A (rest)room of one’s own
Experiencing MIT through all-gender bathrooms
In the COVID-19 research ramp-up, one return-to-work guideline was hotly contested. Community members should remain seated while flushing to limit viral transmission. For a moment, my department was as obsessed with toilets as I was, although for different reasons.
As a non-binary trans person, I’m familiar with non-ideal bathroom situations. The year I started at MIT, a Massachusetts referendum challenged trans people’s rights to public accommodations, including restrooms. Voters ultimately affirmed these rights, but Massachusetts and I didn’t start things on a great note.
In the same year, MIT piloted a small number of all-gender, multi-stall bathrooms. However, two years later, MIT does not have a comprehensive strategy to ensure all-gender restroom access during renovation and construction. Restroom access at MIT isn’t always easy, and in my search for all-gender bathrooms across campus, I’ve gained an appreciation for the hidden world of MIT bathrooms.
Using the all-gender bathroom is weird, but not for the reasons you think
For some reason, MIT’s all-gender bathrooms tend to be in basements and remote corners of buildings. One bathroom even doubles as ad-hoc furniture storage and usually has several chairs arranged near the toilet for any bathroom companions.
Using the all-gender bathroom also invites strange social situations. The all-gender bathroom by the Muddy Charles Pub is in a vacant, unlit event hall in the opposite direction of the building’s other restrooms. As I head into the darkness, I’m usually met with confusion by the pub’s doorperson before being redirected toward the gendered bathroom. I still haven’t found a concise way of explaining that I know where the bathroom is and I need to step into this creepy room to get there.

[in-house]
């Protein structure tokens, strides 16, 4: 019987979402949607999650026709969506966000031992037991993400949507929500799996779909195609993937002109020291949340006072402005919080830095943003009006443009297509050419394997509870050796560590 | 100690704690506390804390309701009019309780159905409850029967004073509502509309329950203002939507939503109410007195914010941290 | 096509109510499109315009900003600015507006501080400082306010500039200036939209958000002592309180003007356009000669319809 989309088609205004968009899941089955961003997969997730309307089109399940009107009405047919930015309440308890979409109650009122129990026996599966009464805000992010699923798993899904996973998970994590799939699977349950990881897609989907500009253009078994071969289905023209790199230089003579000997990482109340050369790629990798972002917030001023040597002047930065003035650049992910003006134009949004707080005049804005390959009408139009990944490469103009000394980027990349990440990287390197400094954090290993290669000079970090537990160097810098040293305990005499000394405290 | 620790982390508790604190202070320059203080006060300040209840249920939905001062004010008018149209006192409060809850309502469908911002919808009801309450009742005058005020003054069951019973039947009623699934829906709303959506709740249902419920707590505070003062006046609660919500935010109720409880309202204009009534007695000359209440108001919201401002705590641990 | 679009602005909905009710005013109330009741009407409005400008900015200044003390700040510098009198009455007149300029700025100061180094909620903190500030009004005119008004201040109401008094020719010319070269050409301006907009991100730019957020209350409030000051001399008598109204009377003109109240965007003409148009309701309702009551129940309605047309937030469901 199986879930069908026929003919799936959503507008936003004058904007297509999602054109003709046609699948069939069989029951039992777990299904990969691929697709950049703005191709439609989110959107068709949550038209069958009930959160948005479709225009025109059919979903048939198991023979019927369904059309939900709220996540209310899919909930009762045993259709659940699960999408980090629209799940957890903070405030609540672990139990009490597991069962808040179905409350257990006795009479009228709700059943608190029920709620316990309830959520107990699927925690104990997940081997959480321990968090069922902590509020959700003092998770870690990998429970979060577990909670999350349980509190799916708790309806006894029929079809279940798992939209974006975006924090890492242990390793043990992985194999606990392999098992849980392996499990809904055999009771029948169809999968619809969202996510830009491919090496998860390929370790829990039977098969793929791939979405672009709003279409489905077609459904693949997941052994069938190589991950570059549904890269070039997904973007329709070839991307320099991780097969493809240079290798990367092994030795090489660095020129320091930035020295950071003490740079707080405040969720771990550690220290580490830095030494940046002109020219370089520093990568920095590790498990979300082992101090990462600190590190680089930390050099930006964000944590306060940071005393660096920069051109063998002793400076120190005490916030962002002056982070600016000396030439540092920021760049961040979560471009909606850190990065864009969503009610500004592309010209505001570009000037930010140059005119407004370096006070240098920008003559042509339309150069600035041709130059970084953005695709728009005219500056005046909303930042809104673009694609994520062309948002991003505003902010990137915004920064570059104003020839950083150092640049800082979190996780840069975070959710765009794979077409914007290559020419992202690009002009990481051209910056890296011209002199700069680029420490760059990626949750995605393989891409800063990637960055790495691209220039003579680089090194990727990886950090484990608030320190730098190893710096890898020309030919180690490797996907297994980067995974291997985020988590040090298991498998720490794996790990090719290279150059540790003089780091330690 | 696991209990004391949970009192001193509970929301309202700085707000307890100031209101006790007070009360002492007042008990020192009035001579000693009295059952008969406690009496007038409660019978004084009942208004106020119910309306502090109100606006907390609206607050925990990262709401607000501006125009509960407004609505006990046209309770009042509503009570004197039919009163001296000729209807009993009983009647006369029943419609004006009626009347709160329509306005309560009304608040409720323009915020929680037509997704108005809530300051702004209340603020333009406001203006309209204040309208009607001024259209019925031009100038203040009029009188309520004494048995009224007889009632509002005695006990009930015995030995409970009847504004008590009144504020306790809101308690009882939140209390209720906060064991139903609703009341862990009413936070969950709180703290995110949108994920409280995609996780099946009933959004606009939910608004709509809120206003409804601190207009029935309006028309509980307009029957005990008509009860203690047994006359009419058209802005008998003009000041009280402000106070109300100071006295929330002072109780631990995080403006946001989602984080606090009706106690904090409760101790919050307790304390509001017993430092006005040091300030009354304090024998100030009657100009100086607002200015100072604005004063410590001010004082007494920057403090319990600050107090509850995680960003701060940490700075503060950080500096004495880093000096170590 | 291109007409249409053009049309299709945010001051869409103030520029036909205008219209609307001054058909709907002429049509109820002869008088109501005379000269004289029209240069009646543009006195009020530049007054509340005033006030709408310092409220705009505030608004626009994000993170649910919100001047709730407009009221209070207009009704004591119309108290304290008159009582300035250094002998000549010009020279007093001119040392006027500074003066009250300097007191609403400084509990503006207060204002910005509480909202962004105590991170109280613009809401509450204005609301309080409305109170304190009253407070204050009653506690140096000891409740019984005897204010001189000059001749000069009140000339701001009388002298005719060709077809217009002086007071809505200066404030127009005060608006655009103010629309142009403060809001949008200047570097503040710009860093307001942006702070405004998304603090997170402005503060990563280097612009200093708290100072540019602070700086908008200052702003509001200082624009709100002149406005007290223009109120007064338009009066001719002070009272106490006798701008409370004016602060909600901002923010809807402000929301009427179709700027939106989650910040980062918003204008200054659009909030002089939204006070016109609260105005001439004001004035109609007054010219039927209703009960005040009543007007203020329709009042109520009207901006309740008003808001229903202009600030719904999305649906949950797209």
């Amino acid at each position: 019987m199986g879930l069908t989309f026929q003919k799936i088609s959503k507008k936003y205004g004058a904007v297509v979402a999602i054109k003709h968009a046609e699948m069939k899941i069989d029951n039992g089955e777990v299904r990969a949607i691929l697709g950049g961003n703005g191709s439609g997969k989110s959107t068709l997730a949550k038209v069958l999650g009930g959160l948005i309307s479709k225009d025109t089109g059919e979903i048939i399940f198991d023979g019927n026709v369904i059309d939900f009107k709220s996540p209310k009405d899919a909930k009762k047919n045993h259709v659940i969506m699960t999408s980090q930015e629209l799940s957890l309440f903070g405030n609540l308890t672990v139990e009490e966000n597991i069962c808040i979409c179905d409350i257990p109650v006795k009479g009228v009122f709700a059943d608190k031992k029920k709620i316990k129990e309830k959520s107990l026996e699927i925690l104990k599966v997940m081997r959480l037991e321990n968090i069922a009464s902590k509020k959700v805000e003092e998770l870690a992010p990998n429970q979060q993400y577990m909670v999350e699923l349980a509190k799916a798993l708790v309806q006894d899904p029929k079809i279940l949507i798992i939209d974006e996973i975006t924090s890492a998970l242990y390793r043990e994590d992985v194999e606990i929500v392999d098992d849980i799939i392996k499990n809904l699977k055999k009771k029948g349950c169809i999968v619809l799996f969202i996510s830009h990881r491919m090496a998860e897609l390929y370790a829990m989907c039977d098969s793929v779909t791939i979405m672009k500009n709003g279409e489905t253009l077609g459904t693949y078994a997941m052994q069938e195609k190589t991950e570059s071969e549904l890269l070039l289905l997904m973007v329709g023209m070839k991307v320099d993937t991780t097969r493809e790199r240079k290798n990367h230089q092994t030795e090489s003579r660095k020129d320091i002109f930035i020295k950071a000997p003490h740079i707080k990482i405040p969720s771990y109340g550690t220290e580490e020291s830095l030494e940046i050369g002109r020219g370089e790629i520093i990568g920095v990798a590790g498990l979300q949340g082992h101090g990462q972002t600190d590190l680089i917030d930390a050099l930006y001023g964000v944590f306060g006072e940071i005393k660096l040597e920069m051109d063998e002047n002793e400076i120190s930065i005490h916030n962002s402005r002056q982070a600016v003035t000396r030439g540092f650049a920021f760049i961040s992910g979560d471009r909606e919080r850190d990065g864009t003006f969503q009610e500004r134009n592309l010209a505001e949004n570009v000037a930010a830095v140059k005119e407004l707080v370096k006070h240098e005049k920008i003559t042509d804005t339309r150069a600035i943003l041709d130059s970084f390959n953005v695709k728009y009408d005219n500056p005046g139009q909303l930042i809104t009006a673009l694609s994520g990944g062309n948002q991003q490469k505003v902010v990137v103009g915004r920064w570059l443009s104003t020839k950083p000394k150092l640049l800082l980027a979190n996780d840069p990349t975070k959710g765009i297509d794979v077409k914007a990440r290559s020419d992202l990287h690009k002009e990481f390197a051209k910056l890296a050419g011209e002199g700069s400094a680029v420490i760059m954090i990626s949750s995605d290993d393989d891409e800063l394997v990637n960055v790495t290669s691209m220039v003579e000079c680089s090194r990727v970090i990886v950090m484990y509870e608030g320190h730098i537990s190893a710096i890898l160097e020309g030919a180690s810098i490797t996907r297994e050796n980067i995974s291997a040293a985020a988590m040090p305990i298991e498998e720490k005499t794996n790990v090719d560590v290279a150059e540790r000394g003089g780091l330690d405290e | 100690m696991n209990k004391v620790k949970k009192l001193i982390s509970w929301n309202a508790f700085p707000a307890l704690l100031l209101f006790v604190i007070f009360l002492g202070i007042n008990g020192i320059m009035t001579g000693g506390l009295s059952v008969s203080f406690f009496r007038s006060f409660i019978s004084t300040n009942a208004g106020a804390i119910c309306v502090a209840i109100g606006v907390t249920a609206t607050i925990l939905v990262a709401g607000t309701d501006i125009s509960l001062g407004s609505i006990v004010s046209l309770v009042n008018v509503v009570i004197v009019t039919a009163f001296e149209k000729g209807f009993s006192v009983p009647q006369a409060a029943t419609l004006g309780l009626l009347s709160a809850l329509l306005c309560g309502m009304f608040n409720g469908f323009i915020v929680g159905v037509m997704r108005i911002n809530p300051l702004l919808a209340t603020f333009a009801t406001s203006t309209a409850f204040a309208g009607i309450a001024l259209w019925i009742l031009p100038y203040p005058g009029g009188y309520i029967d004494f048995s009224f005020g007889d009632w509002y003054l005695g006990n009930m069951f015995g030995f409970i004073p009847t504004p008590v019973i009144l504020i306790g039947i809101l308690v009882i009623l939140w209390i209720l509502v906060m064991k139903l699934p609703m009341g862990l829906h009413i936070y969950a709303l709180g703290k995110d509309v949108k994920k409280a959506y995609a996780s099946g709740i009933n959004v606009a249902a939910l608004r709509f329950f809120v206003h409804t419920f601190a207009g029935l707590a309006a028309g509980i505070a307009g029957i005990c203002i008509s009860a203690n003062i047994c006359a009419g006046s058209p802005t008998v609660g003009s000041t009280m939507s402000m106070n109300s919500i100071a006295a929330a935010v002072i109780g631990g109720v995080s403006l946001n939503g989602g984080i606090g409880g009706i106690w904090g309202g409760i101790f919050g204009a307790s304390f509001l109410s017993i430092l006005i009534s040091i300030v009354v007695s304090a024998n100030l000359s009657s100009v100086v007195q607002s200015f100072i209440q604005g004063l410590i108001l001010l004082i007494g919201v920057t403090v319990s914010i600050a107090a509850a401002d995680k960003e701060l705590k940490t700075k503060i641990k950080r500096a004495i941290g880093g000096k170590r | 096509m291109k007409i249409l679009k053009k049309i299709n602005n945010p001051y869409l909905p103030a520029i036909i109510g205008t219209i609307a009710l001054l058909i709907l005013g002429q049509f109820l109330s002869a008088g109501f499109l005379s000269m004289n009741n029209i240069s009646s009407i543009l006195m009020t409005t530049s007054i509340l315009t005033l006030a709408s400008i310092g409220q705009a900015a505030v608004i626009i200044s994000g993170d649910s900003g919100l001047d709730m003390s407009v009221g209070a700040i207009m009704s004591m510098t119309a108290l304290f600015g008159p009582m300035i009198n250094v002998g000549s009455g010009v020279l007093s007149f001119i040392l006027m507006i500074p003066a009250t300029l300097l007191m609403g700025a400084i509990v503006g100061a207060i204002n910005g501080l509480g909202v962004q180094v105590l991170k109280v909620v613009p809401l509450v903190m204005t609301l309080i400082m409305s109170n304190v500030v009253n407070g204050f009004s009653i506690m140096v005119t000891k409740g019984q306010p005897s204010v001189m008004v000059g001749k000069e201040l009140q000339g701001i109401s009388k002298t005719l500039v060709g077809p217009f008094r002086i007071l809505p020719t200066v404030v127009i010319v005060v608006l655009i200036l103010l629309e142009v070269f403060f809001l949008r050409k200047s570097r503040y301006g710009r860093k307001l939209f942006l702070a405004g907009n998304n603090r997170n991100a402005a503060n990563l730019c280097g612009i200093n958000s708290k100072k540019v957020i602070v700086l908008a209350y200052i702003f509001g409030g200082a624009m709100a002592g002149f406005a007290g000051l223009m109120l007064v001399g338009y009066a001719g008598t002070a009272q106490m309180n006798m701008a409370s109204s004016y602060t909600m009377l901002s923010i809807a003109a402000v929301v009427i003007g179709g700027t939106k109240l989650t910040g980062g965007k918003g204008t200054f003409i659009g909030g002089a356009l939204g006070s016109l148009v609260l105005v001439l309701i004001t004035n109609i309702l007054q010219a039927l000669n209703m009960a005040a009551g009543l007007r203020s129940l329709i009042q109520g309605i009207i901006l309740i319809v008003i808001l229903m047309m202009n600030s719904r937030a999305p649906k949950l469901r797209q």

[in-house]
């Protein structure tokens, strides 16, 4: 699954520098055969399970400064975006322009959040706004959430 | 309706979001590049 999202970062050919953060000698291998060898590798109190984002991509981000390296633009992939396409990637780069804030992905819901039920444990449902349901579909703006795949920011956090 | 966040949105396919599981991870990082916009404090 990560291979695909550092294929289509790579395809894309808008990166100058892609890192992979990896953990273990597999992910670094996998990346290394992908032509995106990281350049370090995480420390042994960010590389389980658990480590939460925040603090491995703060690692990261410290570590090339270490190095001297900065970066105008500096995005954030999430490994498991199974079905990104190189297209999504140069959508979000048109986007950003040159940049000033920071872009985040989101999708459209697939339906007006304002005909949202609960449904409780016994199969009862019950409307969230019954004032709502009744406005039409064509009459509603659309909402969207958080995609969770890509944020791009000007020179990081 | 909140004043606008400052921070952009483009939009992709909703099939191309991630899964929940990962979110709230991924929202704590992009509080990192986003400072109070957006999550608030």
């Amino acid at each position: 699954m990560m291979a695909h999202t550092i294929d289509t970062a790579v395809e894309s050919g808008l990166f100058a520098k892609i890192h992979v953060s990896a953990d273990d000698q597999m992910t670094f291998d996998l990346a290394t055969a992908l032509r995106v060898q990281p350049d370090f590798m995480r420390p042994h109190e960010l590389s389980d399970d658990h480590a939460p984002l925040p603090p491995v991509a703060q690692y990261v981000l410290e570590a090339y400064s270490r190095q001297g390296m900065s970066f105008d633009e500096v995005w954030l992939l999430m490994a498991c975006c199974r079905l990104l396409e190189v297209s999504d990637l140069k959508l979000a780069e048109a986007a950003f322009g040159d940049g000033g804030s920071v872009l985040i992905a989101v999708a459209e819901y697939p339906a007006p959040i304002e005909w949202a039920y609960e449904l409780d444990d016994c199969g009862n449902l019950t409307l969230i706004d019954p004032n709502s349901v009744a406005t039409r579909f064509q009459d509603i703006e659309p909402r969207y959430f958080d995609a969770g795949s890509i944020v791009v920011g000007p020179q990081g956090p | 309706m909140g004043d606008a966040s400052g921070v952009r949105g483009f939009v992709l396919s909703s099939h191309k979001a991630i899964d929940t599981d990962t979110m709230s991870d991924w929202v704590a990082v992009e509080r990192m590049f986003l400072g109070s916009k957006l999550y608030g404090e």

Sometimes, there just isn’t a bathroom
With around 80 all-gender bathrooms to 190 MIT buildings, I often find myself without convenient restroom access. Multiple times daily, I climb three flights of stairs and cross two buildings just to use the all-gender bathroom nearest to my MIT lab space. Pre-COVID, my department held monthly socials in a building where the nearest all-gender bathroom was across the street. Last year, I even dropped a three-hour-long lecture class because the five-minute bathroom break wasn’t enough time to even get halfway to the bathroom.
It’s not just about toilets
To be clear, restroom access is not the only barrier I face as a trans person at MIT. Others are more mundane, or less frequently experienced, or harder to make jokes about. Instead, think of the humble restroom as a symbol of other barriers I’ve omitted here: a daily reminder that MIT isn’t designed with trans people in mind, but that it could be.
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